-1: The last train back to Berck from Lille leaves at 5:21 pm everyday. This means that I spend 3 hours on the train in the morning, get to Lille just in time to go to the class, then have to literally RUN from the class to the train station as soon as it's over in order to get home that night. This means I don't have time to do much of ANYTHING in Lille besides the class itself, which is 3 hours long, including hang out with the other assistants. :(

+1: I live about 30 seconds from the ocean, which is really pretty.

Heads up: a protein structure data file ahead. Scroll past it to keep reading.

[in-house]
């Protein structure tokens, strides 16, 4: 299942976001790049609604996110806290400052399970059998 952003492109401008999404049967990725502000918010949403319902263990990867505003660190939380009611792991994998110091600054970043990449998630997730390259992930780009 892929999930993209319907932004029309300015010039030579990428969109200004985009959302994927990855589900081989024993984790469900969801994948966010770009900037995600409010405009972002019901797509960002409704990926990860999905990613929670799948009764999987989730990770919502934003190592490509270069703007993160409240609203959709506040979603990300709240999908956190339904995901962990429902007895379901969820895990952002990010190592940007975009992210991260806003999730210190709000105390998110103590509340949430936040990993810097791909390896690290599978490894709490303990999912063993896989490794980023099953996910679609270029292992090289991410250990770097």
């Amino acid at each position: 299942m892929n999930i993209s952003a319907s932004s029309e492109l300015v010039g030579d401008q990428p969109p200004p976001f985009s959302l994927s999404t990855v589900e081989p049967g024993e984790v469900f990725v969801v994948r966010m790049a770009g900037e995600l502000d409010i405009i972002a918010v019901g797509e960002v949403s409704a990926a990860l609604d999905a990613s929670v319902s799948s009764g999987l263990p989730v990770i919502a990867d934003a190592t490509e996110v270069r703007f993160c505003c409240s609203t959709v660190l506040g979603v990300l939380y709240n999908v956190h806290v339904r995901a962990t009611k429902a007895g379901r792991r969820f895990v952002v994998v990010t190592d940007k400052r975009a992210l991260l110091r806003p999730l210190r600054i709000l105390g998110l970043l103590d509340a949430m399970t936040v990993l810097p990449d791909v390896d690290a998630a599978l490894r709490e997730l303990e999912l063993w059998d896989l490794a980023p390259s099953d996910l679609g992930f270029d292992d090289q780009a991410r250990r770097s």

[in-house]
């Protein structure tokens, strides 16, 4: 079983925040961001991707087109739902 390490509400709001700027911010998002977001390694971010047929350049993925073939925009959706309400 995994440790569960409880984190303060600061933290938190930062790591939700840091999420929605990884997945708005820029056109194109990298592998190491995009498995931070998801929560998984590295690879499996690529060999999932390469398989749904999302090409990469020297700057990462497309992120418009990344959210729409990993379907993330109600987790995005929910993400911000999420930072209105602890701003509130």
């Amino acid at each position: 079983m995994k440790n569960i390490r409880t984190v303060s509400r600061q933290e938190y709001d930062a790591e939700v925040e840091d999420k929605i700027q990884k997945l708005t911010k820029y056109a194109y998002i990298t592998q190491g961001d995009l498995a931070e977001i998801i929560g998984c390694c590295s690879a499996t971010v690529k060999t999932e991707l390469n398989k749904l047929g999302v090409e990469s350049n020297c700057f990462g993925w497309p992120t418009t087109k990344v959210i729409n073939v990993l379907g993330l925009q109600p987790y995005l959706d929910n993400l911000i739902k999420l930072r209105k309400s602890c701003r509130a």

-1: I live about 30 seconds from the ocean, which means some nights when I go home the wind is so strong that I can hardly make it up the hill. Oh well.

+1: Pain au Chocolat.

-1: Rabbit.

+1: Everyone here speaks French!

-1: No one here speaks English!!!

+1: I live in France now!

-1: I live in France now.

Wednesday, October 08, 2008

Grade A American, Passed Inspection

I went to Lille on Monday for my governmental medical exam, which I was a little freaked about. I was worried that a) They'd deport me because I have the lingering remnants of a cold, b) They'd do freaky medical things to me in French that I wouldn't understand, and c) I would be immigrant cattle with a bunch of other immigrants.